Frequently Asked Questions
Q. The students in medical school often strive to be the best and most educated. How could someone who surfs the internet have more knowledge about diseases and conditions than these students?
A. Because they are not following the familiar model of memorizing data, passing the test, and forgetting. They are engaged in self-motivated and self-directed medical study purely out of curiosity, or because either they, or a loved one, have an illness. They are able to focus on learning without any bureaucratic distractions. Love, rather than a desire for "success", motivates them.
Q. Don't some people say that we should not believe all of the information that can be obtained on the internet?
A. Yes, this is good advice. Remember, some people also say that it is wise not to believe all of the information learned in schools.
Q. Instead of getting rid of medical institutions and proposing an entirely new system, why not simply require practicing doctors to continue their research on new diseases and conditions?
A. We're not getting rid of medical institutions. We are giving people an alternative to the current model of education, which is damaging to creativity. Furthermore, if the typical medical practitioner sees thirty patients a day, he usually does not have time to do research.
Q. Will these internet classrooms really provide the fundamental education for a medical student?
A. Education is not something that you inject into somebody. In the end, all students teach themselves. The internet is only a resource, but virtually unlimited in it's scope, cost effective, and highly flexible. It is available 24 hours a day, and 7 days a week. There is no need to commute to get there. The internet is only one aspect of the program. There would also be the student-doctor relationships, discussion groups, and other resources of the student's choosing. The student would design a program that works best for him.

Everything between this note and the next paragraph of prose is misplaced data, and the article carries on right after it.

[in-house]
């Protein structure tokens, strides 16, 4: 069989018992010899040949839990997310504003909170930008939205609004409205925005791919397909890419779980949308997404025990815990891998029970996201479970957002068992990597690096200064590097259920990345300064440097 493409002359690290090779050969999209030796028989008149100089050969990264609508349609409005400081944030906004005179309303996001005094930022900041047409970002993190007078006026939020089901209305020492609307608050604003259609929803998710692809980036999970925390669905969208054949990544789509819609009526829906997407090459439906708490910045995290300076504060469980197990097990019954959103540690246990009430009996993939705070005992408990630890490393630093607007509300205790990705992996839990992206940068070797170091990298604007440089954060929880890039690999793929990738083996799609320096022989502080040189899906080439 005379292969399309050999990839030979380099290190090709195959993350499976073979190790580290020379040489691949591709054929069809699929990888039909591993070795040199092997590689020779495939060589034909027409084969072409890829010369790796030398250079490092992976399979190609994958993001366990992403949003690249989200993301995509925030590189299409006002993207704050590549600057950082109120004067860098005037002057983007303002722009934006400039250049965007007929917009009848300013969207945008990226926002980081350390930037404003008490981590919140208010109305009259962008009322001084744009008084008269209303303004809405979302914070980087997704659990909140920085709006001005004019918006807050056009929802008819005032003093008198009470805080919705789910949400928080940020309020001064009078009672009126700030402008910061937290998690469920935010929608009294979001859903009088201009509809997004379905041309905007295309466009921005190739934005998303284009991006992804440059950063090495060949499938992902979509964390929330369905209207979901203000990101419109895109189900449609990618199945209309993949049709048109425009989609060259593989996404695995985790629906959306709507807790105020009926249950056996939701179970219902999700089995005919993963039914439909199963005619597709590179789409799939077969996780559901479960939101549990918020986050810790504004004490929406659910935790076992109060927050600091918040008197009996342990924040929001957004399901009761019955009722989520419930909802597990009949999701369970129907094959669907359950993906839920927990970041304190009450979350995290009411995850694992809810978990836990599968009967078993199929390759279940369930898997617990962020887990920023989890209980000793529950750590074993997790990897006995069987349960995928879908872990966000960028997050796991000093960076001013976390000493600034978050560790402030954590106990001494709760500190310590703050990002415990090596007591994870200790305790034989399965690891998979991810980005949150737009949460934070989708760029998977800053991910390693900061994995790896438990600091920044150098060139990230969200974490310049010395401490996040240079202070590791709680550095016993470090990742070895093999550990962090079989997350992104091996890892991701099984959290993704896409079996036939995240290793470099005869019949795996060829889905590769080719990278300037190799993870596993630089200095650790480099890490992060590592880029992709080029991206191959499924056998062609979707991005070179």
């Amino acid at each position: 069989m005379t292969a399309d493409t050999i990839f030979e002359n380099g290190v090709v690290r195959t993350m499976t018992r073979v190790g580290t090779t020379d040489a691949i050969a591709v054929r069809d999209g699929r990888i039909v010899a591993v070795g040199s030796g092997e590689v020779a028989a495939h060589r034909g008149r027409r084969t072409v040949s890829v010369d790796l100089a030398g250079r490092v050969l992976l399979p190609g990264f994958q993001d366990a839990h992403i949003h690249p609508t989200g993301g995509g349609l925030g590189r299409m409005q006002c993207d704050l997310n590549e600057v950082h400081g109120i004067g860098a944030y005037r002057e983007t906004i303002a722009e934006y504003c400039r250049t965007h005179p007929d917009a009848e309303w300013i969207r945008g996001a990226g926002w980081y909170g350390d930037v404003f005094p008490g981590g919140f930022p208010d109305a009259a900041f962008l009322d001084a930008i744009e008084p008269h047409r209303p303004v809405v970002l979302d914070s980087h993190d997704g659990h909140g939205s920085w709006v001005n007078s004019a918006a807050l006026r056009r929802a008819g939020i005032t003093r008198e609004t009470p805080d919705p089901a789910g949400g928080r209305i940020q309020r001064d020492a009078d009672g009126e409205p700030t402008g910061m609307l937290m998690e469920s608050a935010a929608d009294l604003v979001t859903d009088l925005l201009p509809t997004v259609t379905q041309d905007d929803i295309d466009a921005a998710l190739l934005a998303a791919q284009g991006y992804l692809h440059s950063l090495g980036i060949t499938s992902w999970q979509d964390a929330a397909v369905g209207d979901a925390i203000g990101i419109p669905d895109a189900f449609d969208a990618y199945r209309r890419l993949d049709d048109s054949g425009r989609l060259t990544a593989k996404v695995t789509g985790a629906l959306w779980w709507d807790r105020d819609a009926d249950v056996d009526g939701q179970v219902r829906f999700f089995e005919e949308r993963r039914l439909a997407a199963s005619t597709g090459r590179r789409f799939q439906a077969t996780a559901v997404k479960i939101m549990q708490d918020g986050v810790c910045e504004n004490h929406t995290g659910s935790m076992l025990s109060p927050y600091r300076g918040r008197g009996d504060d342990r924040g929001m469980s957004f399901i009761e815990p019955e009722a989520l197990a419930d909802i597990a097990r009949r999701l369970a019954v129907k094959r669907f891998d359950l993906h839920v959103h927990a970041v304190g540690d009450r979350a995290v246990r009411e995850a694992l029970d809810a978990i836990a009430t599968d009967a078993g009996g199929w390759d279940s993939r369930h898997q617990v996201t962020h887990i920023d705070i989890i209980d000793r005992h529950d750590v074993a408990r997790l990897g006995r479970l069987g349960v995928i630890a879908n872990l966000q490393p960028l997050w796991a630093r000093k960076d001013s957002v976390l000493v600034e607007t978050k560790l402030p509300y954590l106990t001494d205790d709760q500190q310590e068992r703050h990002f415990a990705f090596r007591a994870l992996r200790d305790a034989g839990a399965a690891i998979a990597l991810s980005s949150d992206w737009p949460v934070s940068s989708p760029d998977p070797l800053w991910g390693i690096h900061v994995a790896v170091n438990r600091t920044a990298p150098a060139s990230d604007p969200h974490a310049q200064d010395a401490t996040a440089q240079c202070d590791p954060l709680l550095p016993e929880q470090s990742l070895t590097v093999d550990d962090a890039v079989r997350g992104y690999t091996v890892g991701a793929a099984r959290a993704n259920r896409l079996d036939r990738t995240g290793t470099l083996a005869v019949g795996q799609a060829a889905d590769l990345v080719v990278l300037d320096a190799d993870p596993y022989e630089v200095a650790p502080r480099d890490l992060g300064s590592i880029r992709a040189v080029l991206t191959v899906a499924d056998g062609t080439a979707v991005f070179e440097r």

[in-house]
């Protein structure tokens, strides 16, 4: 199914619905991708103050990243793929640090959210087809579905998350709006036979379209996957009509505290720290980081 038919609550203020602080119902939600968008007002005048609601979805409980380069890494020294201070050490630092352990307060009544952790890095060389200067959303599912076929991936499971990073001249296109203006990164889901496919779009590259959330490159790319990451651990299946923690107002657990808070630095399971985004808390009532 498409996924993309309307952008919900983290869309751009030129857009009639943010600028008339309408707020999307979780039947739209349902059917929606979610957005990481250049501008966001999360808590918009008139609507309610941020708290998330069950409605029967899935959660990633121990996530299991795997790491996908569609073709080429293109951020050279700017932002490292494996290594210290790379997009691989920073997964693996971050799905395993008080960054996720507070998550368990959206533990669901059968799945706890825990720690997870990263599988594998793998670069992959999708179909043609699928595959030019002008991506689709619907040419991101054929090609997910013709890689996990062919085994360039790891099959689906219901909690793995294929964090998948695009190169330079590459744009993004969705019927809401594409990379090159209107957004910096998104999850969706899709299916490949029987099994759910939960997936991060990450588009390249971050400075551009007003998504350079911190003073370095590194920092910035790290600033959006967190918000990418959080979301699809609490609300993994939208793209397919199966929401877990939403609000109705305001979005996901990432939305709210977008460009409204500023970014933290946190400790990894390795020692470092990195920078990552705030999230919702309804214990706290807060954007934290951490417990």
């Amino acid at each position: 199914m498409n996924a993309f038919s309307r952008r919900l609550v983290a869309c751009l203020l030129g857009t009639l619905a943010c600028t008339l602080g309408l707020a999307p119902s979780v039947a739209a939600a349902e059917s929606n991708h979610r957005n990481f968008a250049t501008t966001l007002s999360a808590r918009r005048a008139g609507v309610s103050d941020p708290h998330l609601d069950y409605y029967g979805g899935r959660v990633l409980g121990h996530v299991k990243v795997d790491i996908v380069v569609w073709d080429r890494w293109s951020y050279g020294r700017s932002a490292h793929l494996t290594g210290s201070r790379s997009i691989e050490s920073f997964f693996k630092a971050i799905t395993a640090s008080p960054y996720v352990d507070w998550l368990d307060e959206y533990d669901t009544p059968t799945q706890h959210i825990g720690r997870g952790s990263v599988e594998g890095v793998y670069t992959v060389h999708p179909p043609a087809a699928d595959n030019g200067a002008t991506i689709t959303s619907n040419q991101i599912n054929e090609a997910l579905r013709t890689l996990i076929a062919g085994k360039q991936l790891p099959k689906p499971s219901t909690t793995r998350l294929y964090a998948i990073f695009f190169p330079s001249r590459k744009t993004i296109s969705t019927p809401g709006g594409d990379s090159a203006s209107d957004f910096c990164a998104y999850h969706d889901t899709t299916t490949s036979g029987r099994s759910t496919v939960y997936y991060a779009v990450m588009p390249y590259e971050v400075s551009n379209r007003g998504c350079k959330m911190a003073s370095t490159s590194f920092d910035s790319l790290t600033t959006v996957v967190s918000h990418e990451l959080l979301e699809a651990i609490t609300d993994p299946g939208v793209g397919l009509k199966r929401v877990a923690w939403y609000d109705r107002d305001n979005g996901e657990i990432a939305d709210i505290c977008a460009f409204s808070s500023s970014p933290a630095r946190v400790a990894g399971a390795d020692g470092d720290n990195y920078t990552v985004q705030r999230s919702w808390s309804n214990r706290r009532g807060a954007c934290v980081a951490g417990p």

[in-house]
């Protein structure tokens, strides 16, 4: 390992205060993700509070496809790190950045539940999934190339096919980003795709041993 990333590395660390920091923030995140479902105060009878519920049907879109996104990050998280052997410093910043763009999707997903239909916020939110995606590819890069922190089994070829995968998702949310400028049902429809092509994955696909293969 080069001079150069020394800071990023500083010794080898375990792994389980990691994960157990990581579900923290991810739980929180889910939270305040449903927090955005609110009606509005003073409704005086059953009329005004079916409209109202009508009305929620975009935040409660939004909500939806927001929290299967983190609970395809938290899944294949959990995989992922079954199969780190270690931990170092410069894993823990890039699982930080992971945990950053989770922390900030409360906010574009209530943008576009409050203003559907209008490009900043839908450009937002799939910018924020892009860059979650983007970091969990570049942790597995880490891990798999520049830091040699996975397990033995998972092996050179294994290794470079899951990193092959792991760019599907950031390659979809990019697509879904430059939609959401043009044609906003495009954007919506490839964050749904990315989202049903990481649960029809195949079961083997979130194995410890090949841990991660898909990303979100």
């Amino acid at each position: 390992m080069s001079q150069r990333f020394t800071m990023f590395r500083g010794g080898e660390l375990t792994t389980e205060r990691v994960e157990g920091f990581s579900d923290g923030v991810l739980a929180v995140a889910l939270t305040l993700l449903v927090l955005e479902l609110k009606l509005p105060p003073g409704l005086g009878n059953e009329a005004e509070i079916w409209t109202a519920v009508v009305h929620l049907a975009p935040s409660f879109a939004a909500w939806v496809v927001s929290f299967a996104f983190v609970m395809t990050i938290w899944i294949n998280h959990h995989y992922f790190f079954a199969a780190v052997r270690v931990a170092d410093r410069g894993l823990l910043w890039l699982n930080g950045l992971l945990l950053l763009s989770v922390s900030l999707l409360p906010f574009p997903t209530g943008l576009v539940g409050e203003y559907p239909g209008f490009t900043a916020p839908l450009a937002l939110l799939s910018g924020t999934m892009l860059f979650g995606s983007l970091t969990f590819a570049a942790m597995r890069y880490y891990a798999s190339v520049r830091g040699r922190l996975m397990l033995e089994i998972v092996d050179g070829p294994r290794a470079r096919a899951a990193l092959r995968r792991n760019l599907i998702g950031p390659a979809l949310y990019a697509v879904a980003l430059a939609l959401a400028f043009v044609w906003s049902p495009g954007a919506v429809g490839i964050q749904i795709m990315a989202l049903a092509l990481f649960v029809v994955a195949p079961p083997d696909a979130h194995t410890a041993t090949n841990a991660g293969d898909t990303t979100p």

Q. Don’t the existing medical schools determine whether or not the student is really ready to become a certified doctor?
A. Partially, but not adequately. In addition to the requirements of each individual medical school, each state has written examinations that must be passed. Also, each medical specialty has a board that administers it's own written and oral exams. In my opinion, the examinations conducted by the specialty boards are the most relevant to what the doctor will actually be doing. Written exams measure only a small part of whole-brain functioning, and our emphasis on them is at the very core of the dysfunction that plagues our educational system.
Q. Instead of requiring a four-year college education, why don’t medical institutions let dedicated and successful high school students into their four-year program?
A. Theoretically this is possible, and has happened in a few cases. But because medical school admissions are so competitive, this is a rare occurrence. In our culture, we believe the notion that an individual's worth as a person is dependent upon his graduating from college. Many people attend college, not out of an innate desire to learn, but primarily because our culture places such a high value on formal education. Unfortunately, college is expensive, inefficient, and often irrelevant to their lives.
Q. Instead of focusing on rare conditions, why don’t medical schools make the more common diseases their main focus?
A. The more common conditions are often the least understood. Traditionally, medical schools have a base in a large teaching hospital. Often this is a general hospital, which admits mostly indigent or severely ill patients, and in doing so, skews the patient population. For example, a student might see a huge number of end-stage chronic alcoholics who dying of delirium tremens and cirrhosis of the liver. This same student may see common conditions very infrequently.